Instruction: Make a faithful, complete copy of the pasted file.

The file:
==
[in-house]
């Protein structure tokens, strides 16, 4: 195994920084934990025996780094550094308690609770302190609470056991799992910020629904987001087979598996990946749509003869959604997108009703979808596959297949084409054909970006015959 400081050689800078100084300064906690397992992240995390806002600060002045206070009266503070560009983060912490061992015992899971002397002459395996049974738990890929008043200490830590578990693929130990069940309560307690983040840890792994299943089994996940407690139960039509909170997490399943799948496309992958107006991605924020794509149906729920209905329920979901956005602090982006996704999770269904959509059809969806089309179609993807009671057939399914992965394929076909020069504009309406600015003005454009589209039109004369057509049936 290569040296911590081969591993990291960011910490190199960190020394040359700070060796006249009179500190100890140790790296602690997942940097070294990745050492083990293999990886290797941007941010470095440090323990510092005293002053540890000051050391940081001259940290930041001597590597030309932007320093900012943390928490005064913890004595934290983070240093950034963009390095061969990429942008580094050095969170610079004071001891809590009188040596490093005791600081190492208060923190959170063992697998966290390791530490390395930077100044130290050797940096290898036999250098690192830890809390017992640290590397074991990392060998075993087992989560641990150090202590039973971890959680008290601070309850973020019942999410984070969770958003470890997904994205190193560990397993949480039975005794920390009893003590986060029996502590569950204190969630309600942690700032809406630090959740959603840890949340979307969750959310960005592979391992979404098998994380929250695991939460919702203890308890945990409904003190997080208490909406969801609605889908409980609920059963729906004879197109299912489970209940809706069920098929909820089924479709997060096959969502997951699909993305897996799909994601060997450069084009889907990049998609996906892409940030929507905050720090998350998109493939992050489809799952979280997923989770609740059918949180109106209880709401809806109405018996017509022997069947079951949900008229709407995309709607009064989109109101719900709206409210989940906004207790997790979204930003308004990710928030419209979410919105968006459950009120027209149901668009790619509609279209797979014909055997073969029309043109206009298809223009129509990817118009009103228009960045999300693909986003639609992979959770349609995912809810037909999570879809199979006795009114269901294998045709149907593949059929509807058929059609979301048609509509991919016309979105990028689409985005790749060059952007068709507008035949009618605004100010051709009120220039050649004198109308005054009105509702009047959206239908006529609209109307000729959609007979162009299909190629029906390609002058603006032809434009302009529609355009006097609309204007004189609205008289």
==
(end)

[in-house]
């Protein structure tokens, strides 16, 4: 195994920084934990025996780094550094308690609770302190609470056991799992910020629904987001087979598996990946749509003869959604997108009703979808596959297949084409054909970006015959 400081050689800078100084300064906690397992992240995390806002600060002045206070009266503070560009983060912490061992015992899971002397002459395996049974738990890929008043200490830590578990693929130990069940309560307690983040840890792994299943089994996940407690139960039509909170997490399943799948496309992958107006991605924020794509149906729920209905329920979901956005602090982006996704999770269904959509059809969806089309179609993807009671057939399914992965394929076909020069504009309406600015003005454009589209039109004369057509049936 290569040296911590081969591993990291960011910490190199960190020394040359700070060796006249009179500190100890140790790296602690997942940097070294990745050492083990293999990886290797941007941010470095440090323990510092005293002053540890000051050391940081001259940290930041001597590597030309932007320093900012943390928490005064913890004595934290983070240093950034963009390095061969990429942008580094050095969170610079004071001891809590009188040596490093005791600081190492208060923190959170063992697998966290390791530490390395930077100044130290050797940096290898036999250098690192830890809390017992640290590397074991990392060998075993087992989560641990150090202590039973971890959680008290601070309850973020019942999410984070969770958003470890997904994205190193560990397993949480039975005794920390009893003590986060029996502590569950204190969630309600942690700032809406630090959740959603840890949340979307969750959310960005592979391992979404098998994380929250695991939460919702203890308890945990409904003190997080208490909406969801609605889908409980609920059963729906004879197109299912489970209940809706069920098929909820089924479709997060096959969502997951699909993305897996799909994601060997450069084009889907990049998609996906892409940030929507905050720090998350998109493939992050489809799952979280997923989770609740059918949180109106209880709401809806109405018996017509022997069947079951949900008229709407995309709607009064989109109101719900709206409210989940906004207790997790979204930003308004990710928030419209979410919105968006459950009120027209149901668009790619509609279209797979014909055997073969029309043109206009298809223009129509990817118009009103228009960045999300693909986003639609992979959770349609995912809810037909999570879809199979006795009114269901294998045709149907593949059929509807058929059609979301048609509509991919016309979105990028689409985005790749060059952007068709507008035949009618605004100010051709009120220039050649004198109308005054009105509702009047959206239908006529609209109307000729959609007979162009299909190629029906390609002058603006032809434009302009529609355009006097609309204007004189609205008289």